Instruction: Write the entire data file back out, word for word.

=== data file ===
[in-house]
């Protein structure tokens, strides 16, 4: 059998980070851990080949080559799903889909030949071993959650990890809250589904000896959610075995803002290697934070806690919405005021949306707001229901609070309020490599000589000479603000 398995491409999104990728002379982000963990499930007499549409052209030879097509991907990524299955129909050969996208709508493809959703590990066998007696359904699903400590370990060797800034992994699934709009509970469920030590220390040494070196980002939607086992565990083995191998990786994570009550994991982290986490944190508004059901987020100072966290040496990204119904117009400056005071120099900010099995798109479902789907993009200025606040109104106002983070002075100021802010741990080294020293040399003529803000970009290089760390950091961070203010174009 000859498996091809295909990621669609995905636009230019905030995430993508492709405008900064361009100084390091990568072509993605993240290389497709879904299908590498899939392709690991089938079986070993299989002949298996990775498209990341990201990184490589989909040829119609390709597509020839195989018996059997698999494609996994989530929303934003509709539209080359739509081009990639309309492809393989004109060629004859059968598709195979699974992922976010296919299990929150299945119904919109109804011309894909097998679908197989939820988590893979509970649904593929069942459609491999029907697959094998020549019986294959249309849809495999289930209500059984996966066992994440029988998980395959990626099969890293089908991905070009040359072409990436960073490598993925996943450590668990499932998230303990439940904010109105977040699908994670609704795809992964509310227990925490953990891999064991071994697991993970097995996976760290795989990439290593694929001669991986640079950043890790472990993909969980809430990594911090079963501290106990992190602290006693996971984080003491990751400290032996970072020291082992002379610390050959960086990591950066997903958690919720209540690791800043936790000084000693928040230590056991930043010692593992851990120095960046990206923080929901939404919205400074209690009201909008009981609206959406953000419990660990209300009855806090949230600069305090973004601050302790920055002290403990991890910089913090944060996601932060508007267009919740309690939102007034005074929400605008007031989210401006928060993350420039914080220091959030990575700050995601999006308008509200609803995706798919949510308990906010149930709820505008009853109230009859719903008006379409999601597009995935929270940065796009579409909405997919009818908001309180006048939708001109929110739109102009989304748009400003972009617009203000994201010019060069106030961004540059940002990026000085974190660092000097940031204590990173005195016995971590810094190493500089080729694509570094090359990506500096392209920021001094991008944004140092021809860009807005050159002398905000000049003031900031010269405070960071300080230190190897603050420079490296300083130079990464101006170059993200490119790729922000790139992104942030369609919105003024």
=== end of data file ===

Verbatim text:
[in-house]
């Protein structure tokens, strides 16, 4: 059998980070851990080949080559799903889909030949071993959650990890809250589904000896959610075995803002290697934070806690919405005021949306707001229901609070309020490599000589000479603000 398995491409999104990728002379982000963990499930007499549409052209030879097509991907990524299955129909050969996208709508493809959703590990066998007696359904699903400590370990060797800034992994699934709009509970469920030590220390040494070196980002939607086992565990083995191998990786994570009550994991982290986490944190508004059901987020100072966290040496990204119904117009400056005071120099900010099995798109479902789907993009200025606040109104106002983070002075100021802010741990080294020293040399003529803000970009290089760390950091961070203010174009 000859498996091809295909990621669609995905636009230019905030995430993508492709405008900064361009100084390091990568072509993605993240290389497709879904299908590498899939392709690991089938079986070993299989002949298996990775498209990341990201990184490589989909040829119609390709597509020839195989018996059997698999494609996994989530929303934003509709539209080359739509081009990639309309492809393989004109060629004859059968598709195979699974992922976010296919299990929150299945119904919109109804011309894909097998679908197989939820988590893979509970649904593929069942459609491999029907697959094998020549019986294959249309849809495999289930209500059984996966066992994440029988998980395959990626099969890293089908991905070009040359072409990436960073490598993925996943450590668990499932998230303990439940904010109105977040699908994670609704795809992964509310227990925490953990891999064991071994697991993970097995996976760290795989990439290593694929001669991986640079950043890790472990993909969980809430990594911090079963501290106990992190602290006693996971984080003491990751400290032996970072020291082992002379610390050959960086990591950066997903958690919720209540690791800043936790000084000693928040230590056991930043010692593992851990120095960046990206923080929901939404919205400074209690009201909008009981609206959406953000419990660990209300009855806090949230600069305090973004601050302790920055002290403990991890910089913090944060996601932060508007267009919740309690939102007034005074929400605008007031989210401006928060993350420039914080220091959030990575700050995601999006308008509200609803995706798919949510308990906010149930709820505008009853109230009859719903008006379409999601597009995935929270940065796009579409909405997919009818908001309180006048939708001109929110739109102009989304748009400003972009617009203000994201010019060069106030961004540059940002990026000085974190660092000097940031204590990173005195016995971590810094190493500089080729694509570094090359990506500096392209920021001094991008944004140092021809860009807005050159002398905000000049003031900031010269405070960071300080230190190897603050420079490296300083130079990464101006170059993200490119790729922000790139992104942030369609919105003024």